For my first blog, I thought it would be interesting to describe how my mind worked at the very start of my Alteryx journey, in addition to providing mine and my fellow DS18 member Angelos’ workflow. This being (basically) my first Alteryx work flow, please excuse for any badly-designed work flow/poor tool choice! I welcome any feedback, especially on steps people might regard as not best practices (for example the date creation step).
Please see the Preppin’ Data site for the full information on the challenge: https://preppindata.blogspot.com/2019/03/2019-week-6.html.
Essentially, the challenge requires you to use data provided in two separate tables and aggregate them together to produce a profit value for March. This then needs to be joined to another table which contains the values for other months.
Here is my overall workflow for the challenge:
Step 1: Input the England Mar-2019 table and split the columns.
We started by inputting the England Mar- 2019 table (sheet one of the excel file). We started with this table for no reason other than it seemed the logical place to start. The first step we did was to parse the category column into two columns and rename the column we wanted, so it matched the Soap Pricing table that we input later. We used the Text to columns tool to parse the text and then the select tool to rename the column and drop the unwanted columns. See below:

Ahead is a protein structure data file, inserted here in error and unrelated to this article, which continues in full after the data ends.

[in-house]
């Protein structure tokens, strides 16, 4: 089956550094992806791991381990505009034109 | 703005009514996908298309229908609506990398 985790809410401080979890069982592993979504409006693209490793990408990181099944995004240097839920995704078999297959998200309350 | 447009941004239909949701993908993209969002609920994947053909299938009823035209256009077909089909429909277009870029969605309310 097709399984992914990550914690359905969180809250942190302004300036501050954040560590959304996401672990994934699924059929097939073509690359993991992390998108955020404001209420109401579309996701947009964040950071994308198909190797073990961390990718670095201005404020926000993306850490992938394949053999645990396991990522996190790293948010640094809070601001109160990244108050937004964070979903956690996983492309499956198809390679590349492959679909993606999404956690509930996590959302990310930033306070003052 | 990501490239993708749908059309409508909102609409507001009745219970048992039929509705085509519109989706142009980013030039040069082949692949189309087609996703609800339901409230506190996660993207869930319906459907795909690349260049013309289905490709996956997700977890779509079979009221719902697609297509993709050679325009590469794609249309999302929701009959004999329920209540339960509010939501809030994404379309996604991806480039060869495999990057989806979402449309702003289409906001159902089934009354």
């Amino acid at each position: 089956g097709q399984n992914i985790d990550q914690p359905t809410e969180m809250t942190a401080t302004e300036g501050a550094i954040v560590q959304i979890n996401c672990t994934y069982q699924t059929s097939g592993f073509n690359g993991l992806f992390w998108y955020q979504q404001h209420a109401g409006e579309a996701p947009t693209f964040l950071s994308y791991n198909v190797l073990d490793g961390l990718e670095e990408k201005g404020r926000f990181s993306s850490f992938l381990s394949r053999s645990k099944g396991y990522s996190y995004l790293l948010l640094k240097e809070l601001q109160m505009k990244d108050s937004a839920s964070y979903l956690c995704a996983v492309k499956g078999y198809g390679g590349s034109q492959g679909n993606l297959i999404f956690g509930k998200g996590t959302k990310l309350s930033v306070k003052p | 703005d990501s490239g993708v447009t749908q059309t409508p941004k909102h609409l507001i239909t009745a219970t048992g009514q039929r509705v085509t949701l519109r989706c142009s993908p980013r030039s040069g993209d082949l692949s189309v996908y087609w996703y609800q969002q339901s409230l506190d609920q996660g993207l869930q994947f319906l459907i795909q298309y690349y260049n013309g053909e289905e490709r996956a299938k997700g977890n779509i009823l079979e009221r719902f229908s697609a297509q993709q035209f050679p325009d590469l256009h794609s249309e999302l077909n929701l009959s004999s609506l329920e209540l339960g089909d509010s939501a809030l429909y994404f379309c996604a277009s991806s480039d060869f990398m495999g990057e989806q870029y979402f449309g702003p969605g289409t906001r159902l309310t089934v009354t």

Step 2: Summarize the data and add a date field for the England – Mar 2019 table.
The next step we took was to use the summarize tool to aggregate down the Mar 2019 table into the sum of units sold for each type of soap:
We then added in a date field, using a formula tool. We decided to do this because we could see that the final table we join the results to contained a date field (the Company Data table). I am fairly sure this is not best practice – we literally typed in the date as as string as we knew the value and there were only two rows. So, if you’ve made it this far into this blog (unlikely) please let me know the correct way of doing this!
Step 3: Join the data with the ‘Soap Pricing’ data
The next step was to use the join to tool to combine our current table with the soap pricing data. The tool was joined on the ‘Type of Soap’ column and the unnecessary duplicate columns dropped. See below:
Step 4: Calculate the profit
Now our tables were joined, the next step required us to calculate the profit. This was done with the basic formula below:
The unecessary columns ‘Units sold’, ‘Manufacturing cost per unit’ and ‘Selling price per unit’ were then dropped using the select tool.
Step 5: Union current table with the final ‘Company Data’ table
The final step in the process was to join our table with the final output table using a union. We manually configured the join as below:
The final output table came out as so:
So that was the first challenge we completed without the complete guidance of a coach! I hope this blog will be useful for people who are curious about the solution, but also as a way to demonstrate how we, as beginners, decided to tackle the challenge.
I am sure that as I progress through the Data School, I will look back upon many of my early challenge attempts and see the error in my ways – but for now I was just happy to get to the correct solution! If you have any feedback on how the workflow could be improved, please don’t hesitate to comment.